plotFun(f1(M, Location = "St.Paul") ~ M, add = TRUE, col = "green")

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It's not a coincidence that the tree lines are parallel. We didn't include an interaction term between Mileage and Location in the model. Here's another model:

mod2 = lm(Price ~ Mileage * Location, data = cars)
f2 = makeFun(mod2)
xyplot(Price ~ Mileage, data = cars)
plotFun(f2(M, Location = "Durham") ~ M, add = TRUE)
plotFun(f2(M, Location = "Santa Cruz") ~ M, add = TRUE, col = "red")
plotFun(f2(M, Location = "St.Paul") ~ M, add = TRUE, col = "green")

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Which of these models is better, mod1 or mod2 or, for that matter, mod0?

Before addressing that, let's consider a model with two quantitative explanatory variables: Mileage and Price. This is fit using the same syntax:

mod3 = lm(Price ~ Mileage * Age, data = cars)

One way to plot out this function is to pick several ages, and make a plot of price versus mileage for each of those ages:

f3 = makeFun(mod3)
xyplot(Price ~ Mileage, data = cars)
plotFun(f3(M, Age = 1) ~ M, add = TRUE)
plotFun(f3(M, Age = 5) ~ M, add = TRUE, col = "red")
plotFun(f3(M, Age = 10) ~ M, add = TRUE, col = "green")

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Another way to make the plot uses contours to display the output, so that both input variables can be used:

plotFun(f3(Mileage = M, Age = A) ~ A & M, A.lim = range(0, 15), M.lim = range(0, 
    2e+05))

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We included an interaction term, just because it's easy to do. Notice that older cars see a less steep reduction in price with mileage.

Standard Inference Reports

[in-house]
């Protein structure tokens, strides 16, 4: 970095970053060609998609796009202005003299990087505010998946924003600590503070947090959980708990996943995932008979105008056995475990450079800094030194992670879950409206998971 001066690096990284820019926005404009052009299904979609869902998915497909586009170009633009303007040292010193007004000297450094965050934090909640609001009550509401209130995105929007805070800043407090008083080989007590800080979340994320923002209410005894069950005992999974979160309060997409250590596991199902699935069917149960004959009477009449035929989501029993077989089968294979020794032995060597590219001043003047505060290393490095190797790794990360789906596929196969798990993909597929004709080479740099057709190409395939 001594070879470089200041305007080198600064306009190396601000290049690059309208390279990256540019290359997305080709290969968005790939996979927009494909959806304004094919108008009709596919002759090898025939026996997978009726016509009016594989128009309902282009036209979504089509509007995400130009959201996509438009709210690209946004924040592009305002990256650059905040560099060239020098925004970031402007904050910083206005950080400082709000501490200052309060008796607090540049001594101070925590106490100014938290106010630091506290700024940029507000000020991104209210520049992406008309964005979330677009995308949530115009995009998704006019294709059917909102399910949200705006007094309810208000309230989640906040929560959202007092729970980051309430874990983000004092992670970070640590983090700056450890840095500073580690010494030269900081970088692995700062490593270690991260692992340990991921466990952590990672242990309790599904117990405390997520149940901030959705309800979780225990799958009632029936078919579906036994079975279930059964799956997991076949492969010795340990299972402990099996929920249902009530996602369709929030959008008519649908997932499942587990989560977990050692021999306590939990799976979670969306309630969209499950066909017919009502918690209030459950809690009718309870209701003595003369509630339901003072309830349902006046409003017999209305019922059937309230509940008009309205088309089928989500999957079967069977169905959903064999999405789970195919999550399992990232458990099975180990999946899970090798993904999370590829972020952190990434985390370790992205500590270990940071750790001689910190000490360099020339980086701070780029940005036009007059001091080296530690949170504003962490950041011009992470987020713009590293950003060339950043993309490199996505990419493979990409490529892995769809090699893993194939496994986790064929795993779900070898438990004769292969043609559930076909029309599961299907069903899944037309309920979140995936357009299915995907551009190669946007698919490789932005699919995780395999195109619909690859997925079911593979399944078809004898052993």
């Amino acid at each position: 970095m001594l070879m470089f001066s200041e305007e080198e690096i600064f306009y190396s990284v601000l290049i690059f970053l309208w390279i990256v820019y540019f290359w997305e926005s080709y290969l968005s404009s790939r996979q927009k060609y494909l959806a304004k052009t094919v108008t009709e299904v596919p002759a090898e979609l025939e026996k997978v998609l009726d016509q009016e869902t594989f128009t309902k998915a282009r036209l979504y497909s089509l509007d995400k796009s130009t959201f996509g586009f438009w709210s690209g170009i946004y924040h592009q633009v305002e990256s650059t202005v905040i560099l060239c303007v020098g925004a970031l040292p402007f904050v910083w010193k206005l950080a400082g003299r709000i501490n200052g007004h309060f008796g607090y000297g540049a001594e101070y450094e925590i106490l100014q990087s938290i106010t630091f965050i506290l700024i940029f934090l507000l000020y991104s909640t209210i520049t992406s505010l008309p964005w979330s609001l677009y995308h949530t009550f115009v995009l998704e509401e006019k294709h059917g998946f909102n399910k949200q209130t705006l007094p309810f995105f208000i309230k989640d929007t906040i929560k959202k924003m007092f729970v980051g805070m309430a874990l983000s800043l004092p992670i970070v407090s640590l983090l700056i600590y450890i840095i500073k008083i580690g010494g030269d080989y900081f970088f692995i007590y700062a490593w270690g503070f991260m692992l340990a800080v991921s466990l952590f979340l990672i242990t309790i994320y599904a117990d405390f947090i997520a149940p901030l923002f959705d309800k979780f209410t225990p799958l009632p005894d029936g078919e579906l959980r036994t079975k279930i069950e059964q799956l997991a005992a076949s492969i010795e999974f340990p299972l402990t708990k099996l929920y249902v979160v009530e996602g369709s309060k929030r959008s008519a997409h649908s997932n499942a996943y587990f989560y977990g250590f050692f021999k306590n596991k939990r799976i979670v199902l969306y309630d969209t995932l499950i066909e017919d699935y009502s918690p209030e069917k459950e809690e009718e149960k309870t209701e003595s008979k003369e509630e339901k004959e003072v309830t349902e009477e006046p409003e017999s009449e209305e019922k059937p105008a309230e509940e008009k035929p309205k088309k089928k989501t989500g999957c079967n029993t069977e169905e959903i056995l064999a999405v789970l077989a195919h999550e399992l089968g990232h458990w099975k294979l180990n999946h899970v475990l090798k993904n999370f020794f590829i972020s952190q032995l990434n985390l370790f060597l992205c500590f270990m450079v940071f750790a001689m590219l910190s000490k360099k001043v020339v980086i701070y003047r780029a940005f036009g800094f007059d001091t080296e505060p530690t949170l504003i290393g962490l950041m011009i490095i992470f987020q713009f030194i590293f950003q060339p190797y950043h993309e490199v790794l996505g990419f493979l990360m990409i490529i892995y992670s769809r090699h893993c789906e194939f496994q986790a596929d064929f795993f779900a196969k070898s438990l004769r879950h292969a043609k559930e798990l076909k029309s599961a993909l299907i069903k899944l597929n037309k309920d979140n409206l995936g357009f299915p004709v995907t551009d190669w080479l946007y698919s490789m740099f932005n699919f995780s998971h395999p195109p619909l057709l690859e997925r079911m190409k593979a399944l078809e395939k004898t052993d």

We'll talk about these briefly in the breakout session. Here are examples of the commands:

summary(mod2)
## 
## Call:
## lm(formula = Price ~ Mileage * Location, data = cars)
## 
## Residuals:
##    Min     1Q Median     3Q    Max 
##  -5922  -1011     19   1069   4377 
## 
## Coefficients:
##                             Estimate Std. Error t value Pr(>|t|)    
## (Intercept)                 2.02e+04   6.20e+02   32.66   <2e-16 ***
## Mileage                    -9.25e-02   7.89e-03  -11.72   <2e-16 ***
## LocationSanta Cruz          1.53e+03   8.75e+02    1.74    0.085 .  
## LocationSt.Paul            -1.22e-01   8.81e+02    0.00    1.000    
## Mileage:LocationSanta Cruz -1.86e-02   1.18e-02   -1.57    0.121    
## Mileage:LocationSt.Paul    -8.32e-03   1.13e-02   -0.74    0.462    
## ---
## Signif. codes:  0 '***' 0.001 '**' 0.01 '*' 0.05 '.' 0.1 ' ' 1 
## 
## Residual standard error: 1880 on 86 degrees of freedom
## Multiple R-squared: 0.844,   Adjusted R-squared: 0.835 
## F-statistic: 93.1 on 5 and 86 DF,  p-value: <2e-16
anova(mod2)
## Analysis of Variance Table
## 
## Response: Price
##                  Df   Sum Sq  Mean Sq F value Pr(>F)    
## Mileage           1 1.62e+09 1.62e+09  459.27 <2e-16 ***
## Location          2 1.28e+07 6.39e+06    1.82   0.17    
## Mileage:Location  2 8.64e+06 4.32e+06    1.23   0.30    
## Residuals        86 3.02e+08 3.52e+06                   
## ---
## Signif. codes:  0 '***' 0.001 '**' 0.01 '*' 0.05 '.' 0.1 ' ' 1

House Prices and a Fireplace

Dick De Veaux originated this exercise and shared it with us. It concerns the prices of houses in Saratoga Springs, NY.

The particular question we want to address is the extent to which a fireplace increases the value of a house. Perhaps we fixing up a house for sale and trying to decide whether to retro-fit a fireplace into an existing house, or close off an old fireplace. What are the implications of this on the sales price of the house?

houses = fetchData("SaratogaHouses.csv")
## Retrieving from http://www.mosaic-web.org/go/datasets/SaratogaHouses.csv
names(houses)
## [1] "Price"       "Living.Area" "Baths"       "Bedrooms"    "Fireplace"  
## [6] "Acres"       "Age"

The mean prices are quite different for the houses with and without a fireplace:

mean(Price ~ Fireplace, data = houses)
##      N      Y 
## 127955 198455

Is this a useful estimate of the value of a fireplace?

Then Saratoga data to work on

Selecting model terms with mLM?